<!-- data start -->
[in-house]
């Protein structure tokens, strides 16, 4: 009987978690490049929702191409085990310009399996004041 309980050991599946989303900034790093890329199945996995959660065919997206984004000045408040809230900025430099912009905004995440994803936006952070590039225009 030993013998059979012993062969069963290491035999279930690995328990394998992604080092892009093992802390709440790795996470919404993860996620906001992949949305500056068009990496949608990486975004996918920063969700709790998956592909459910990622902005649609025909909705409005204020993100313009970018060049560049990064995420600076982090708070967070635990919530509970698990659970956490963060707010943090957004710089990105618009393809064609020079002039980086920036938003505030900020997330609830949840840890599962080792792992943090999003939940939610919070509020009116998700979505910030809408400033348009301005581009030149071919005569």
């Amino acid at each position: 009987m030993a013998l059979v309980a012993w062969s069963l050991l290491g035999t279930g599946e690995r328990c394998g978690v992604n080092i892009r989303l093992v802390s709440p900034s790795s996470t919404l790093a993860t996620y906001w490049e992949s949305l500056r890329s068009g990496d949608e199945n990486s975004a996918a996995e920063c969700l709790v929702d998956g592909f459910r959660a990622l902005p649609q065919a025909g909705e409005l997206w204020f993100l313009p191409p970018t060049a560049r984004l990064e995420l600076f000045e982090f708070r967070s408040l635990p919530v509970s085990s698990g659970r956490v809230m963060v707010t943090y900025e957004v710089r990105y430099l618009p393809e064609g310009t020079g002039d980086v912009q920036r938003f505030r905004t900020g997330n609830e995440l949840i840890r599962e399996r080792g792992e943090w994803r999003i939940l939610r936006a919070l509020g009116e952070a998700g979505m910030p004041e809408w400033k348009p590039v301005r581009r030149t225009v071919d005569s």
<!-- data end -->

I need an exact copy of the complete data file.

[in-house]
């Protein structure tokens, strides 16, 4: 009987978690490049929702191409085990310009399996004041 309980050991599946989303900034790093890329199945996995959660065919997206984004000045408040809230900025430099912009905004995440994803936006952070590039225009 030993013998059979012993062969069963290491035999279930690995328990394998992604080092892009093992802390709440790795996470919404993860996620906001992949949305500056068009990496949608990486975004996918920063969700709790998956592909459910990622902005649609025909909705409005204020993100313009970018060049560049990064995420600076982090708070967070635990919530509970698990659970956490963060707010943090957004710089990105618009393809064609020079002039980086920036938003505030900020997330609830949840840890599962080792792992943090999003939940939610919070509020009116998700979505910030809408400033348009301005581009030149071919005569």
């Amino acid at each position: 009987m030993a013998l059979v309980a012993w062969s069963l050991l290491g035999t279930g599946e690995r328990c394998g978690v992604n080092i892009r989303l093992v802390s709440p900034s790795s996470t919404l790093a993860t996620y906001w490049e992949s949305l500056r890329s068009g990496d949608e199945n990486s975004a996918a996995e920063c969700l709790v929702d998956g592909f459910r959660a990622l902005p649609q065919a025909g909705e409005l997206w204020f993100l313009p191409p970018t060049a560049r984004l990064e995420l600076f000045e982090f708070r967070s408040l635990p919530v509970s085990s698990g659970r956490v809230m963060v707010t943090y900025e957004v710089r990105y430099l618009p393809e064609g310009t020079g002039d980086v912009q920036r938003f505030r905004t900020g997330n609830e995440l949840i840890r599962e399996r080792g792992e943090w994803r999003i939940l939610r936006a919070l509020g009116e952070a998700g979505m910030p004041e809408w400033k348009p590039v301005r581009r030149t225009v071919d005569s």